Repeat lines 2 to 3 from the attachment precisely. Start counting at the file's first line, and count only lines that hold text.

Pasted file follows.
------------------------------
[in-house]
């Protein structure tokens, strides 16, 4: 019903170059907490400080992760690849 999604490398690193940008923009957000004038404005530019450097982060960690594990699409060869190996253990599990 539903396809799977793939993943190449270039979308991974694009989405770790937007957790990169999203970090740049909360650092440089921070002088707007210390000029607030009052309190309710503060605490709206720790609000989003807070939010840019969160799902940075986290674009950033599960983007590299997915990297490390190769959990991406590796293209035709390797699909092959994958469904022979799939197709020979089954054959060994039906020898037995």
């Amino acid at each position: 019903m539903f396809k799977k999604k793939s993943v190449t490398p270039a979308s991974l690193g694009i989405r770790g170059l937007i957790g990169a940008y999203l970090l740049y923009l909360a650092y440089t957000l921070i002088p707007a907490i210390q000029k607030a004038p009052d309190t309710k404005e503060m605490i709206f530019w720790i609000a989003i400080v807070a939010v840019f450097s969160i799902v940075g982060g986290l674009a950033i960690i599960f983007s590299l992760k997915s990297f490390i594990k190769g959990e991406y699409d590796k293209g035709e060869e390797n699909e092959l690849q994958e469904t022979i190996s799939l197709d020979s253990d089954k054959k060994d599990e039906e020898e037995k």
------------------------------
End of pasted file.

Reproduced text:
């Protein structure tokens, strides 16, 4: 019903170059907490400080992760690849 999604490398690193940008923009957000004038404005530019450097982060960690594990699409060869190996253990599990 539903396809799977793939993943190449270039979308991974694009989405770790937007957790990169999203970090740049909360650092440089921070002088707007210390000029607030009052309190309710503060605490709206720790609000989003807070939010840019969160799902940075986290674009950033599960983007590299997915990297490390190769959990991406590796293209035709390797699909092959994958469904022979799939197709020979089954054959060994039906020898037995």
């Amino acid at each position: 019903m539903f396809k799977k999604k793939s993943v190449t490398p270039a979308s991974l690193g694009i989405r770790g170059l937007i957790g990169a940008y999203l970090l740049y923009l909360a650092y440089t957000l921070i002088p707007a907490i210390q000029k607030a004038p009052d309190t309710k404005e503060m605490i709206f530019w720790i609000a989003i400080v807070a939010v840019f450097s969160i799902v940075g982060g986290l674009a950033i960690i599960f983007s590299l992760k997915s990297f490390i594990k190769g959990e991406y699409d590796k293209g035709e060869e390797n699909e092959l690849q994958e469904t022979i190996s799939l197709d020979s253990d089954k054959k060994d599990e039906e020898e037995k």